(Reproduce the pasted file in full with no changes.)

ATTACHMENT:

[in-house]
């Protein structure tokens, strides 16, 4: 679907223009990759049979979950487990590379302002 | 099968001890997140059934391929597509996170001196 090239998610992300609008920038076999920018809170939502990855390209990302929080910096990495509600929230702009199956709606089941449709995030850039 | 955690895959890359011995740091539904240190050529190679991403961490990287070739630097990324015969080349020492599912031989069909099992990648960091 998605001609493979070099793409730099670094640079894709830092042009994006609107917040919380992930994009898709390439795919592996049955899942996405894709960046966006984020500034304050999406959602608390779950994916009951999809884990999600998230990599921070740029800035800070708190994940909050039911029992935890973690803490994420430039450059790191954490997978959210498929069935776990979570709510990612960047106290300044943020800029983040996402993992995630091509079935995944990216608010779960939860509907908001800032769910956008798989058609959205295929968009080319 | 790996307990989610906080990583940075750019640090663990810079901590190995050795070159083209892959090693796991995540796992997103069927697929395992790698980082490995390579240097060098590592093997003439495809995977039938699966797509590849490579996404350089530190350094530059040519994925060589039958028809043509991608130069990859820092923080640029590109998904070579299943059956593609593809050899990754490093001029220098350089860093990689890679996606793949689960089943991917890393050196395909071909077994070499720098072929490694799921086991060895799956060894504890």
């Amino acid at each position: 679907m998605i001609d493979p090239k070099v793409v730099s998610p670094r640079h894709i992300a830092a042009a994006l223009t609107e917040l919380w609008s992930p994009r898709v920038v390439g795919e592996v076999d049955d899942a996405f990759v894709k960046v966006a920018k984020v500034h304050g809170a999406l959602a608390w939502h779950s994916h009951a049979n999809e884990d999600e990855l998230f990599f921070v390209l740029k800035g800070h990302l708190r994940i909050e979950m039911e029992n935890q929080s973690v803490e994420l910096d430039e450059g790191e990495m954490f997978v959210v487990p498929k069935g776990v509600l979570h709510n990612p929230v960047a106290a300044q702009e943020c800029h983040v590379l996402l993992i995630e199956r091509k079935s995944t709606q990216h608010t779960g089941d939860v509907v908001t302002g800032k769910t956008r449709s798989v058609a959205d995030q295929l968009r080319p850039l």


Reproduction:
[in-house]
């Protein structure tokens, strides 16, 4: 679907223009990759049979979950487990590379302002 | 099968001890997140059934391929597509996170001196 090239998610992300609008920038076999920018809170939502990855390209990302929080910096990495509600929230702009199956709606089941449709995030850039 | 955690895959890359011995740091539904240190050529190679991403961490990287070739630097990324015969080349020492599912031989069909099992990648960091 998605001609493979070099793409730099670094640079894709830092042009994006609107917040919380992930994009898709390439795919592996049955899942996405894709960046966006984020500034304050999406959602608390779950994916009951999809884990999600998230990599921070740029800035800070708190994940909050039911029992935890973690803490994420430039450059790191954490997978959210498929069935776990979570709510990612960047106290300044943020800029983040996402993992995630091509079935995944990216608010779960939860509907908001800032769910956008798989058609959205295929968009080319 | 790996307990989610906080990583940075750019640090663990810079901590190995050795070159083209892959090693796991995540796992997103069927697929395992790698980082490995390579240097060098590592093997003439495809995977039938699966797509590849490579996404350089530190350094530059040519994925060589039958028809043509991608130069990859820092923080640029590109998904070579299943059956593609593809050899990754490093001029220098350089860093990689890679996606793949689960089943991917890393050196395909071909077994070499720098072929490694799921086991060895799956060894504890």
């Amino acid at each position: 679907m998605i001609d493979p090239k070099v793409v730099s998610p670094r640079h894709i992300a830092a042009a994006l223009t609107e917040l919380w609008s992930p994009r898709v920038v390439g795919e592996v076999d049955d899942a996405f990759v894709k960046v966006a920018k984020v500034h304050g809170a999406l959602a608390w939502h779950s994916h009951a049979n999809e884990d999600e990855l998230f990599f921070v390209l740029k800035g800070h990302l708190r994940i909050e979950m039911e029992n935890q929080s973690v803490e994420l910096d430039e450059g790191e990495m954490f997978v959210v487990p498929k069935g776990v509600l979570h709510n990612p929230v960047a106290a300044q702009e943020c800029h983040v590379l996402l993992i995630e199956r091509k079935s995944t709606q990216h608010t779960g089941d939860v509907v908001t302002g800032k769910t956008r449709s798989v058609a959205d995030q295929l968009r080319p850039l």